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Crucible record falls as Ryan Day knocks out Barry Hawkins

Ryan Day celebrates his win over Barry Hawkins.

Ryan Day came from 8-5 down to beat Barry Hawkins 10-8 in the opening round of the Cazoo World Championship, a result which means that the record for the most seeded players falling at the first hurdle has been equalled.

Back in 1980, eight seeds lost their opening match, and that tally was matched in 1992, 2012 and now in 2024. And the record could yet be broken, with John Higgins just 5-4 ahead of Jamie Jones overnight, while Ronnie O’Sullivan leads Jackson Page 8-1. Defeat for either Higgins or O’Sullivan would bring the total of top-16 ranked players knocked out to nine. 

If world number one O’Sullivan gets through, he will meet Welshman Day, who is into the last 16 for the sixth time in his career. The 44-year-old hadn’t won a match at the Crucible since 2014, but finished strongly tonight as world number 15 Hawkins lost his way. Day has rarely played at his best since winning the British Open at the start of last season, but showed his battling qualities in a 10-9 win over Scott Donaldson in the final qualifying round, and again to knock out 2012 finalist Hawkins.

Momentum shift was the theme of the contest as Day took four frames in a row to lead 5-2, Hawkins won six on the spin to go 8-5 ahead, only for Day to win the last five. For Londoner Hawkins, it’s a painful end to a season which began so brightly with victory at the European Masters.

Hawkins took the first four frames today with top breaks of 92, 50 and 59 to lead 8-5. After the interval, Day hit back with 78 and 62 to close to 8-7. In frame 16, Hawkins led 33-15 when he ran out of position, and he later made a safety error which gifted Day the chance to make 68 to square the tie.

In a dramatic finish to frame 17, Hawkins trailed 39-37 when he failed to pot the final green to a top corner, then both players missed the same ball to the same pocket again. Eventually, Day converted a tremendous long pot with deep screw, gaining position on the brown which allowed him to clear for 9-8.  Early in the 18th, trailing 15-0, Hawkins played another weak safety, and Day’s mid-range red set him up for a match-winning 61.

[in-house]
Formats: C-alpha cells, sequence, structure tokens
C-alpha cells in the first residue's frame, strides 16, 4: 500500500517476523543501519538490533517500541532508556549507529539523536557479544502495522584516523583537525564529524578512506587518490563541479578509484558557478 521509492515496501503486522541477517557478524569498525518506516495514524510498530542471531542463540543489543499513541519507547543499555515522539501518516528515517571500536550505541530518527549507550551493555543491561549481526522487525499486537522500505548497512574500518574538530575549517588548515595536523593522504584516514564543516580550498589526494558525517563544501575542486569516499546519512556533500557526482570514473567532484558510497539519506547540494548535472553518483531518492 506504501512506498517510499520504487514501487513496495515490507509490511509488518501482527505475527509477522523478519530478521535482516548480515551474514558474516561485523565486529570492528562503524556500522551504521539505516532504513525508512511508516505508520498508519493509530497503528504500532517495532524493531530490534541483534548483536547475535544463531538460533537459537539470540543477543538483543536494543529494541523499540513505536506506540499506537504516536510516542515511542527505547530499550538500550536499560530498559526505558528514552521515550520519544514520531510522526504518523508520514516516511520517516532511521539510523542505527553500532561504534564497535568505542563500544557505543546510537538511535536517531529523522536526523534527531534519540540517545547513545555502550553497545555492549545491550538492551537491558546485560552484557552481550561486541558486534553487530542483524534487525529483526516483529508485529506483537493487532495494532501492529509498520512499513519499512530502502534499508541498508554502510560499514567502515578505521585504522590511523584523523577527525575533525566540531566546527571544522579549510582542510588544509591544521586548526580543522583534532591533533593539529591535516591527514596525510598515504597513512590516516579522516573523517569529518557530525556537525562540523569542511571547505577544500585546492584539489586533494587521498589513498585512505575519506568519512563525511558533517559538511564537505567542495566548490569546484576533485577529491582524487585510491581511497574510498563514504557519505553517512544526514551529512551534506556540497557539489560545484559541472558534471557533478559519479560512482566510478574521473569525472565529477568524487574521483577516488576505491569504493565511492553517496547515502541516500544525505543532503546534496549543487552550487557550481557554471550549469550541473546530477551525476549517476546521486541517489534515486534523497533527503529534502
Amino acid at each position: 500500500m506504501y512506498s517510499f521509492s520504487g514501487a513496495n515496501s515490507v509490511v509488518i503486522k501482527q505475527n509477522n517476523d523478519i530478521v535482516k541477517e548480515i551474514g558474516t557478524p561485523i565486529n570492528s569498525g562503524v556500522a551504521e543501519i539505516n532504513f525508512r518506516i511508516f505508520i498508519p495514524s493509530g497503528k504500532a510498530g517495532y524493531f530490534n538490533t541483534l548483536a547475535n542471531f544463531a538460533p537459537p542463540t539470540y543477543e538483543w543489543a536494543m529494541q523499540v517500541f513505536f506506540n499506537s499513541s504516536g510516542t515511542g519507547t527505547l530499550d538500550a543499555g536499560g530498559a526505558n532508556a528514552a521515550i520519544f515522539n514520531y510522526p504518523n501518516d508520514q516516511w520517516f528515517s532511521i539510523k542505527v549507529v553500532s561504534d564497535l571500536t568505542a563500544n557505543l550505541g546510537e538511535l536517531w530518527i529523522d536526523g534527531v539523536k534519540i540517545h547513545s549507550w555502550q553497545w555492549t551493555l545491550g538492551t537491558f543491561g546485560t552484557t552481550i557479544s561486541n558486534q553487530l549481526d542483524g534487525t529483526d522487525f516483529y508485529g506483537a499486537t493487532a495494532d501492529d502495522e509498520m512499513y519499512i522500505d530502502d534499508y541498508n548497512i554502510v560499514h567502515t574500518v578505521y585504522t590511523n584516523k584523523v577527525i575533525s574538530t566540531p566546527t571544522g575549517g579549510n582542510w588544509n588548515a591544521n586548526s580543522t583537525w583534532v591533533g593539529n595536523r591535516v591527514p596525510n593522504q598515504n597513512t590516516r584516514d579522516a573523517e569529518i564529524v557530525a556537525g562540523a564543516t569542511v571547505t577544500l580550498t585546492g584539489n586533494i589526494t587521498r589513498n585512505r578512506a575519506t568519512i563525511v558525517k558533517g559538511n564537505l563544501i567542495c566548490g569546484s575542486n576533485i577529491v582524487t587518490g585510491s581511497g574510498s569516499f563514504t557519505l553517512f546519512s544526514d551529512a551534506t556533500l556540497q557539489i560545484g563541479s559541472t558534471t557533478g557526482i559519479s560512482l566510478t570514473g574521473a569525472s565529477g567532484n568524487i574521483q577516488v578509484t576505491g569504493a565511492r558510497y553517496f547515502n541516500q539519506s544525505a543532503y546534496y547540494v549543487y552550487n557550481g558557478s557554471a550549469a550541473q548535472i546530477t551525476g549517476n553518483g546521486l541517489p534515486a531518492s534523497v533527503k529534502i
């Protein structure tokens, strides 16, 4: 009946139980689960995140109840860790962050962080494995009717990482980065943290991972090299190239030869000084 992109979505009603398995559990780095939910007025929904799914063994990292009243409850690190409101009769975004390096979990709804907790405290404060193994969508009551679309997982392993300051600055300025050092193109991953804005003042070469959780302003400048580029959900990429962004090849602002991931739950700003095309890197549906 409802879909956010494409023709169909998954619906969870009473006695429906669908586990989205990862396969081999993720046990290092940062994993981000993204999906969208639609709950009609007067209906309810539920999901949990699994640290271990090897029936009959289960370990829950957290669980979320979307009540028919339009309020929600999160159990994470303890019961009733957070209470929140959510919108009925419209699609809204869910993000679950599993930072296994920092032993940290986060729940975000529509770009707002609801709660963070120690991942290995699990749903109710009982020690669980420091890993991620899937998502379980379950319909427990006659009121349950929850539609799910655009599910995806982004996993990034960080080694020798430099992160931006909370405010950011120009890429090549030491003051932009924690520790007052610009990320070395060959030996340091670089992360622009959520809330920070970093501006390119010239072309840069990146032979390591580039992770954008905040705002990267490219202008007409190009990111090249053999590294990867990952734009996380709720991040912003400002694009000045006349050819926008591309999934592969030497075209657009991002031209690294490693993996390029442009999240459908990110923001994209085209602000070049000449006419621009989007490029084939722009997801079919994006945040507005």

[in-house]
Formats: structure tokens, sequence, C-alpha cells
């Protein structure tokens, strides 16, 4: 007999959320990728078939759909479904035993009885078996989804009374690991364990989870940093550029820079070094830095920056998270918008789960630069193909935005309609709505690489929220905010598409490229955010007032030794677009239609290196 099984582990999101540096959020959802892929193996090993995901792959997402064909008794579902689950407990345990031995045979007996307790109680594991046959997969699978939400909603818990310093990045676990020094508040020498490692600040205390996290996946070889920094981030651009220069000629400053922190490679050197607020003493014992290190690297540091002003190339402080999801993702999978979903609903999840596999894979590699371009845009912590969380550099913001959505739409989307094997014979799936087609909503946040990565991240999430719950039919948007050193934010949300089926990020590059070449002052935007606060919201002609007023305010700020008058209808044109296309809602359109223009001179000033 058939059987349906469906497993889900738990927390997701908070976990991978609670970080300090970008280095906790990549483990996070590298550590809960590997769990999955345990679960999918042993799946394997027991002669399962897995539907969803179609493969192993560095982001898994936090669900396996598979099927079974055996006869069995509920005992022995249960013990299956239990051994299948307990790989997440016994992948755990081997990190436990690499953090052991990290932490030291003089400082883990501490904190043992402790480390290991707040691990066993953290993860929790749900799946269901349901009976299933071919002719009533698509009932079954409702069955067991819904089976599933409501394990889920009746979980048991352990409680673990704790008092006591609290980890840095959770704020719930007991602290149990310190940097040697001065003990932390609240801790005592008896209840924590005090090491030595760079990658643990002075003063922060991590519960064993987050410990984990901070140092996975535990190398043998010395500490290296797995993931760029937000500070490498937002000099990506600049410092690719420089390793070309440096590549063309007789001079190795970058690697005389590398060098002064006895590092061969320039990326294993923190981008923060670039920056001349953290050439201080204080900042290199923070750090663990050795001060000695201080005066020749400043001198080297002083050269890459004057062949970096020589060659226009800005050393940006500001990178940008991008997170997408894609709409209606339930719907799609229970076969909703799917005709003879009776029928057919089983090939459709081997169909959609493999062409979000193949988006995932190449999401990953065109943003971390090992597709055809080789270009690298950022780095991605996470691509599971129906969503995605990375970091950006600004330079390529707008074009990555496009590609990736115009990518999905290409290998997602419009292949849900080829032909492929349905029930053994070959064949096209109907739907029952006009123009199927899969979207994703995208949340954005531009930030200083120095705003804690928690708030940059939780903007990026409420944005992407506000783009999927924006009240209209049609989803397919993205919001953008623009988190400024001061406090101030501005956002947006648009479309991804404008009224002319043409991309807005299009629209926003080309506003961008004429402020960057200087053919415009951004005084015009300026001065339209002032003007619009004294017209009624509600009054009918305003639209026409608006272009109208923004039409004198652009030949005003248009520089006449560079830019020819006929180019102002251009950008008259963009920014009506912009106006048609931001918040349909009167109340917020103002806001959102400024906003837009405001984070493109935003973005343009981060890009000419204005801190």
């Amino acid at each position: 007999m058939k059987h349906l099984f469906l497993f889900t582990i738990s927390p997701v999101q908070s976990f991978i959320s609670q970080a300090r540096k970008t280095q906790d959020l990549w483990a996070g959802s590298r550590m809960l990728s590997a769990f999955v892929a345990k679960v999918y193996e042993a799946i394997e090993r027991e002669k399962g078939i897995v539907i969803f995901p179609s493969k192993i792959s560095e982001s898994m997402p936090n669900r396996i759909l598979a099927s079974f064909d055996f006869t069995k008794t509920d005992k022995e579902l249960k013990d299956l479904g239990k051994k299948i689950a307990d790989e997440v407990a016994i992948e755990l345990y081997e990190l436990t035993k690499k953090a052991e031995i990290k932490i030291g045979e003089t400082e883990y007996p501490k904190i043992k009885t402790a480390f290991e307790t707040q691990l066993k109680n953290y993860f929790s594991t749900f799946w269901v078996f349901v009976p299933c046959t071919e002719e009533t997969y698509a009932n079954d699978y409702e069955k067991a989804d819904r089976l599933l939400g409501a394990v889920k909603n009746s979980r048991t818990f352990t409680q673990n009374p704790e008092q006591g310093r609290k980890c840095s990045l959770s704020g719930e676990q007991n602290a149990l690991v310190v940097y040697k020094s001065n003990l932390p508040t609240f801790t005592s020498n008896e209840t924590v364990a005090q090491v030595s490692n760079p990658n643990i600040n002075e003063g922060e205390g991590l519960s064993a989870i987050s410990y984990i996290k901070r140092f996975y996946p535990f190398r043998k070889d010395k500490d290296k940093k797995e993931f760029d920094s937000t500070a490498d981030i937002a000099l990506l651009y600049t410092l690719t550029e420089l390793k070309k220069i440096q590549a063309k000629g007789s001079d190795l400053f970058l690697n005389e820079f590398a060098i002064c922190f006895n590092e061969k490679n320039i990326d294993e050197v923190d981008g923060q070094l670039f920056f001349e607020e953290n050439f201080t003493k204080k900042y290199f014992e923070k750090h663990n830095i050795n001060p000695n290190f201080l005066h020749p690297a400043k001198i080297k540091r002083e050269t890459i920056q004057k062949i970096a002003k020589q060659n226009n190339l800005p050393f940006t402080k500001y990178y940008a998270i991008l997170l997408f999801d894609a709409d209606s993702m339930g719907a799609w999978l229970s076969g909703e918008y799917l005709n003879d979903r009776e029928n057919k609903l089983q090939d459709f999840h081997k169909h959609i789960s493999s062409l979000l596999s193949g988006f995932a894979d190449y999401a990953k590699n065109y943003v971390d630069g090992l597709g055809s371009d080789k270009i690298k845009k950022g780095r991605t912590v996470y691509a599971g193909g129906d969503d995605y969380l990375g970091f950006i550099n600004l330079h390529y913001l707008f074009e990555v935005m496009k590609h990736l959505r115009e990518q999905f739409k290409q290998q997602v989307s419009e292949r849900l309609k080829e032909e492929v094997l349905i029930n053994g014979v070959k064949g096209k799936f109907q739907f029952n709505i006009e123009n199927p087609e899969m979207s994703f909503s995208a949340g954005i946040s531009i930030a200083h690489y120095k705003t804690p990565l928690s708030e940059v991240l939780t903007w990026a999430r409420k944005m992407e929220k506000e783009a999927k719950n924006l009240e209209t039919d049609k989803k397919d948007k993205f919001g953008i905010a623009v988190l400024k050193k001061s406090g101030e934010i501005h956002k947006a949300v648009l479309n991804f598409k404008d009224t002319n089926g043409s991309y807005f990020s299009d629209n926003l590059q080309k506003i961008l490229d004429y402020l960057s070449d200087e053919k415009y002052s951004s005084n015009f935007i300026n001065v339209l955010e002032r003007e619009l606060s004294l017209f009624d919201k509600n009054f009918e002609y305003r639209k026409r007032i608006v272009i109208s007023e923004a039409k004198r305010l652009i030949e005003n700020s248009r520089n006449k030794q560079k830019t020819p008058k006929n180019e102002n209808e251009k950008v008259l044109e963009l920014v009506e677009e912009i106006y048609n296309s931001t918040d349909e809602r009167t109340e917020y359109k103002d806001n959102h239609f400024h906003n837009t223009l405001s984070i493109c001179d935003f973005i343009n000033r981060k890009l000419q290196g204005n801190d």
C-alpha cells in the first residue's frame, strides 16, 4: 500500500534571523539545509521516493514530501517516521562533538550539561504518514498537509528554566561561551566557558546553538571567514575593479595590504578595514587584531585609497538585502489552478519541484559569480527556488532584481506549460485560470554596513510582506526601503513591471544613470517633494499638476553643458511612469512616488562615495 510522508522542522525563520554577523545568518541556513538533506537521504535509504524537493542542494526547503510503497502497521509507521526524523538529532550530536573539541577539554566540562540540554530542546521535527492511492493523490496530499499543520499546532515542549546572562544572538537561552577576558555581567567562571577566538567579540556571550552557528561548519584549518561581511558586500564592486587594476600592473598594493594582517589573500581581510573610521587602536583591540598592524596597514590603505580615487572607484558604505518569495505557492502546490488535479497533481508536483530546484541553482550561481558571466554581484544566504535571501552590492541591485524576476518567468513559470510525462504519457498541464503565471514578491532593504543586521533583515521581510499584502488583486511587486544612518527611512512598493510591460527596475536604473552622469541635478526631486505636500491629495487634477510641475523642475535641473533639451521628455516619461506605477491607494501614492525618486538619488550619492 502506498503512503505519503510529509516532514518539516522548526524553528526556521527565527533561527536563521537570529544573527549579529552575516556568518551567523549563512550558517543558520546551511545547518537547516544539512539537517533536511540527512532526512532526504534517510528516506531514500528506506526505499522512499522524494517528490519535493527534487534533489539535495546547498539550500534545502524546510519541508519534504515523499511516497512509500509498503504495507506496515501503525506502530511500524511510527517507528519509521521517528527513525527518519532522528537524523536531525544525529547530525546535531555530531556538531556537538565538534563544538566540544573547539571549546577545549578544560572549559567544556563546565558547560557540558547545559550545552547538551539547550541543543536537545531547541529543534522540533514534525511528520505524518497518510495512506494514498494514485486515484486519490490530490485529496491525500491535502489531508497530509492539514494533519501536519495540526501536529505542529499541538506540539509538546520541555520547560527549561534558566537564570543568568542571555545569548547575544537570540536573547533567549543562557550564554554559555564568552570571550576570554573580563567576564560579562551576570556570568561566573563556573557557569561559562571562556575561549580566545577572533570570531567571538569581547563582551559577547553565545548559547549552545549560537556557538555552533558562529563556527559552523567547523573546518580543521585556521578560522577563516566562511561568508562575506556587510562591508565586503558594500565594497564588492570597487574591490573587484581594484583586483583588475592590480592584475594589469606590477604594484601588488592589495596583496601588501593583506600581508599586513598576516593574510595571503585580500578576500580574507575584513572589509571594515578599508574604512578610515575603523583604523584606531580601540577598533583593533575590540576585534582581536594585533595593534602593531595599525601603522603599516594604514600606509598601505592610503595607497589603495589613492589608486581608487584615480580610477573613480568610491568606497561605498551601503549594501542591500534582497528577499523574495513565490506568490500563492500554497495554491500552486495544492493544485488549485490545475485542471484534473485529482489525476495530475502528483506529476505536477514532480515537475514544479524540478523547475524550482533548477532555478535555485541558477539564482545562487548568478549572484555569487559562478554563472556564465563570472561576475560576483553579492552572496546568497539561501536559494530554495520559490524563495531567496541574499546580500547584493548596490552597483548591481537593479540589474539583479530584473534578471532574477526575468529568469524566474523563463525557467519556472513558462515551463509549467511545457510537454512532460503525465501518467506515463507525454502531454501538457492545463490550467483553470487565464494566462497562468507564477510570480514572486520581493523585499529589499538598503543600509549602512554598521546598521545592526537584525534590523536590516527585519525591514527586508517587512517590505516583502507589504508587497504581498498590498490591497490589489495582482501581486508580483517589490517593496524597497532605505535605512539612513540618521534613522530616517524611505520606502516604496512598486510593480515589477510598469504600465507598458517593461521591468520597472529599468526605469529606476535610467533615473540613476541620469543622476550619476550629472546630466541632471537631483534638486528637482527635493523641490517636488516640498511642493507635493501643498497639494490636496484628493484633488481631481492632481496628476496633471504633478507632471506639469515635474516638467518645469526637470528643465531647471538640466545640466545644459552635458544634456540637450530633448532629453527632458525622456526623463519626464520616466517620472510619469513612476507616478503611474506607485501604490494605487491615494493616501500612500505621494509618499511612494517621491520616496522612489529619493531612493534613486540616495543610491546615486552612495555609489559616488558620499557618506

“It has been a long time since I won a match here,” said three-time quarter-finalist Day, who is working with coach Chris Henry. “At 8-5 I wasn’t in the game, but the interval changed things. I think so many seeds have gone out because the standard is so good all the way through the top 50 and this was probably the strongest set of qualifiers ever, even though Neil Robertson didn’t make it. 

“If I play Ronnie next it will be a mountain to climb. I’ll go home for a couple of days now and hopefully be ready for it. His longevity is off the charts – to see how well he is playing at 48 gives me hope that I have a few more years left. My job will be just to focus on what I can control. I can’t wait to have a crack at him.”

Hawkins said: “I made too many mistakes, we both missed a lot of easy balls. I had the momentum at 8-5 but then lost confidence, and fair play to Ryan because he stood up. It’s a frustrating way for the season to end. The qualifiers are sharp and not scared of anything – most of them are good enough to be in the top 16.”

On the other table, four-time champion Higgins came from 3-1 down to lead 5-4 against Jones. This is a crucial match for Higgins as defeat would mean he finishes the season outside the top 16, having been ever present among the elite since 1995.

Jones, who knocked out Robertson 10-9 in the final qualifying round, started with a break of 118 and went on to lead 3-1. Scotland’s Higgins hit back to take four in a row with top runs of 57, 62 and 66. But Jones came from 38-0 down to win the last of the session with an 82 clearance. They resume on Thursday at 8pm. 

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